On Thursday, June, 23, 2016, a Referendum took place to decide whether the UK would leave or remain in the European Union.
One of the key points from the Leave Campaign was that an extra £350 million per week would be available to the NHS if Britain was no longer part of the EU. However, the negative impact of an NHS outside the EU did not receive as much coverage and the question of whether Brexit will Make or Break the NHS is now up for debate?
The Referendum Result
The “Leave” campaign won 51.9% to 48.1%. This result not only shocked fellow EU countries but the whole world. Britain had made history; they decided it was time to leave the EU.
Since the vote, there have been many questions asked with one question particularly standing out. Will Brexit have a positive or negative impact on Britain and the rest of the world?
One topic stood out during the lead up to the referendum was the effect on leaving would have on the National Health Service (NHS), the healthcare system for the UK. There were a number of questions and potential worries raised:
- Would Brexit provide new opportunities for the NHS?
- Or would leaving the EU damage or break the NHS?
These questions are still being asked and, right now, there is uncertainty as to what the outcome will be:
“NHS would be put under threat by Brexit” – Jeremy Hunt, Health Secretary
(The Guardian, March 26, 2016)
This week the team at Cora investigated Brexit and the NHS topic and found some interesting findings on the subject:
1. In this blog post, Helen McKenna outlines the five biggest issues that could have major implications for health and social care after the recent Brexit vote.
The issues she focuses on include;
- Access of treatment in Britain and abroad
- Cross-border cooperation
- Funding & Finance.
2. Elizabeth Zanon, Head of NHS in the European office, reflects on the pre-Brexit and UK health policies and outlines what may lie ahead for the NHS in a fascinating article entitles “The UK Voted to Leave the EU: What Now for the NHS?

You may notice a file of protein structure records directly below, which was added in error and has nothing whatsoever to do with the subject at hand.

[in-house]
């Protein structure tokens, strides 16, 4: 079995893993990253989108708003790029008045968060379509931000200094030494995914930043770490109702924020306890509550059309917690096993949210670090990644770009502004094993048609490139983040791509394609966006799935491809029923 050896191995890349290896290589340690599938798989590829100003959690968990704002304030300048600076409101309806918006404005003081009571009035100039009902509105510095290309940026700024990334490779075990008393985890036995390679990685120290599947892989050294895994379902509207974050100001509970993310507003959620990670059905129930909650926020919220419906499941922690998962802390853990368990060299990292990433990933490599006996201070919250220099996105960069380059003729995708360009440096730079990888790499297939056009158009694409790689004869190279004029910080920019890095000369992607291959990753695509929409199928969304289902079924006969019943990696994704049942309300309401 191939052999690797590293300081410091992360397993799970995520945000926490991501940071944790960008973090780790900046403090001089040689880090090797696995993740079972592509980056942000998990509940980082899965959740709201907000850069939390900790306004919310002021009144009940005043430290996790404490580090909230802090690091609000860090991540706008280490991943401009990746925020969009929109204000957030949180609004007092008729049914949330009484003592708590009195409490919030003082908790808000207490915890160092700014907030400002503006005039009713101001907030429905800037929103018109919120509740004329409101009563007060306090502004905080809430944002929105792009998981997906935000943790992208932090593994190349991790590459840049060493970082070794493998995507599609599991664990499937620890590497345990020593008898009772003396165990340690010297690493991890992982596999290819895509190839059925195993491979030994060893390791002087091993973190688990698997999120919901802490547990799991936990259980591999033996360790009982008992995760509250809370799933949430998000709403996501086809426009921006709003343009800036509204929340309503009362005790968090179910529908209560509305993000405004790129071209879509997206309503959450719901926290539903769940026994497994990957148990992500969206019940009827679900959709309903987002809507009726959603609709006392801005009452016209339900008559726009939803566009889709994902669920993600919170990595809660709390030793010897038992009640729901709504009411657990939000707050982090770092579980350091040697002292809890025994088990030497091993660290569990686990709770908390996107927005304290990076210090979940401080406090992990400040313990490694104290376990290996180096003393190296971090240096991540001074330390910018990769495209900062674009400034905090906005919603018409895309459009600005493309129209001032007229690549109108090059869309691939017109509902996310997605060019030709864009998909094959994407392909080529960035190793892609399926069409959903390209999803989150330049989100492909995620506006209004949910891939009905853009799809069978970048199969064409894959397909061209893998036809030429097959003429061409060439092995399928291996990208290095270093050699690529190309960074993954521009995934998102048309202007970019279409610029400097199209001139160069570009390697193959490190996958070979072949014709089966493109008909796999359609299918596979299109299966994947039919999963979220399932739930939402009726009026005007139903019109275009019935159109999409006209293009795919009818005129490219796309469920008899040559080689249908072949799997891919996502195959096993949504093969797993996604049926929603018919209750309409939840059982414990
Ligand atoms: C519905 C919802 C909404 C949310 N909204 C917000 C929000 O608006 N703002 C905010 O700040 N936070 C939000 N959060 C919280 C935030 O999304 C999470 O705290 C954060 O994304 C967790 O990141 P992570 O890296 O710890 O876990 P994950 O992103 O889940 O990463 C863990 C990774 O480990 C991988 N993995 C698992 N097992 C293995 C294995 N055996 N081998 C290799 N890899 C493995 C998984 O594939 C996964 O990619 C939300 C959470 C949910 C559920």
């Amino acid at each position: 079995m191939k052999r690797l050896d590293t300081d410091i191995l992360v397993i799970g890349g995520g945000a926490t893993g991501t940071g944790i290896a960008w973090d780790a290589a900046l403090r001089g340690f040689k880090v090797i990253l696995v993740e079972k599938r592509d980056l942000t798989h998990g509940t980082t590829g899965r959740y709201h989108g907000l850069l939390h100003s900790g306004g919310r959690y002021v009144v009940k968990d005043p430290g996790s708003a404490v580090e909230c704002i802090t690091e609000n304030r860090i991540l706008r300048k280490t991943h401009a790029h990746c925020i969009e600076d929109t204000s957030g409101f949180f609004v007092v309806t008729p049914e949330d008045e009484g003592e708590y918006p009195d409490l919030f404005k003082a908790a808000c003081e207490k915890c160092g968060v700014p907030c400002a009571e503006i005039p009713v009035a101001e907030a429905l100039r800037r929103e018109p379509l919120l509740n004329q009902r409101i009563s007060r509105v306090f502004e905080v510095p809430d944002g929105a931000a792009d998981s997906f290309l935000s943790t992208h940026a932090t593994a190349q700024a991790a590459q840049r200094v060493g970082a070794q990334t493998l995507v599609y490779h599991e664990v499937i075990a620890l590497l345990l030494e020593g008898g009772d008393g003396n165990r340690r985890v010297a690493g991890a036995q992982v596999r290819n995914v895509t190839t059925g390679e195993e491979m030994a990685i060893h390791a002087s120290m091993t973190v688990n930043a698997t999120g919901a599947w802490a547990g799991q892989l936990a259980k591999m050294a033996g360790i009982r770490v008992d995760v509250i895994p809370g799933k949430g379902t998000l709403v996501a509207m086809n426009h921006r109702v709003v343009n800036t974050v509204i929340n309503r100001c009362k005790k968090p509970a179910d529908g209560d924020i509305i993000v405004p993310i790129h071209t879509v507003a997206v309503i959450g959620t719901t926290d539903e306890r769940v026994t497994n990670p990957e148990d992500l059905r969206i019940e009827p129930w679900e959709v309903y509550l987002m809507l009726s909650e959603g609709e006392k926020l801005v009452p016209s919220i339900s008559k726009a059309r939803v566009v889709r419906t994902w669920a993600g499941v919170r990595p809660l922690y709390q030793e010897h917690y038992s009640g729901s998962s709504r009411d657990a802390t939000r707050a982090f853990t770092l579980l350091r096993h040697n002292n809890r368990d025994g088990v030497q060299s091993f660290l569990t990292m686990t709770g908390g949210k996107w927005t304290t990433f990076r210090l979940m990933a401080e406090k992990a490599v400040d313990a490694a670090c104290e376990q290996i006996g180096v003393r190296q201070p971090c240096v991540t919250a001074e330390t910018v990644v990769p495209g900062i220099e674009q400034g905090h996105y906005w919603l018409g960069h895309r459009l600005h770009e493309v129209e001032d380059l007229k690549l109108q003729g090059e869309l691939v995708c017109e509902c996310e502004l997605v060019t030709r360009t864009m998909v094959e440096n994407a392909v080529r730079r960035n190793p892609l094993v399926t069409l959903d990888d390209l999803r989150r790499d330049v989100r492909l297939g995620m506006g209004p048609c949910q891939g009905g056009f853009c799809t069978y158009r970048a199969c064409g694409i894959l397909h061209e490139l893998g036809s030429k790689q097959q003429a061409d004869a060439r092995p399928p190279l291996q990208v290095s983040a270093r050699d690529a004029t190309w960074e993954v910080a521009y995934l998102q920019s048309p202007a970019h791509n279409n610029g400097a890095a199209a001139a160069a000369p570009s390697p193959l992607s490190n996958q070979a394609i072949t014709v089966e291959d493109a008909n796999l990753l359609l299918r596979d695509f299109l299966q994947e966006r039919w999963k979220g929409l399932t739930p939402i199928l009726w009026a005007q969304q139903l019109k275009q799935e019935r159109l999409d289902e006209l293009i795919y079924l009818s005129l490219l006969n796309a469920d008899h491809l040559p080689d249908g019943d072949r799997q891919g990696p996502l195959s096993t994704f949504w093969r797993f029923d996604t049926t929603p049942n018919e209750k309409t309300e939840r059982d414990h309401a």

A few areas Ms. Zanon discusses include:
- The current EU labour laws
- EU competition and procurement rules
- EU standards for quality and safety
- Receiving healthcare abroad
- EU health research funds
With so much unpredictability right now, Ms. Zahon believes that it’s impossible to know what impact Brexit will have on the NHS just yet. Read more here >>
3. What will Brexit mean to you and your treatment in the NHS?
It is going to take some time before the UK will know the future state of the NHS, states Douglas Miller of Coffin Mew Solicitors, as he reviews the recent Brexit referendum.
Miller, who specializes in clinical negligence, states that the Brexit result could mean more money going back into healthcare, all depending on what savings will be made from exiting the EU.
4. Our fourth and final article relating to Brexit comes from a piece entitled “Britain’s NHS can’t survive staying in the European Union”. This was written by UKIP’s Health spokesperson, Louise Bours, MEP and was published in The Telegraph on March 21st. In this particular article Ms. Bours argues that the NHS will not survive by staying in the EU. As the article was written before the referendum, Ms. Bours states that by leaving the EU, it gives the UK the chance to keep the NHS alive but also asks an important question, “Do you prefer the EU or the NHS?” Read more here >>
Will Brexit Make or Break the NHS? The road ahead seems very unclear and there’s no denying that there is huge uncertainty in Britain and across Europe. There are many questions Britain’s political leaders need to answer, sooner rather than later, primarily with a focus on what is best for the British people.
Cora and the NHS
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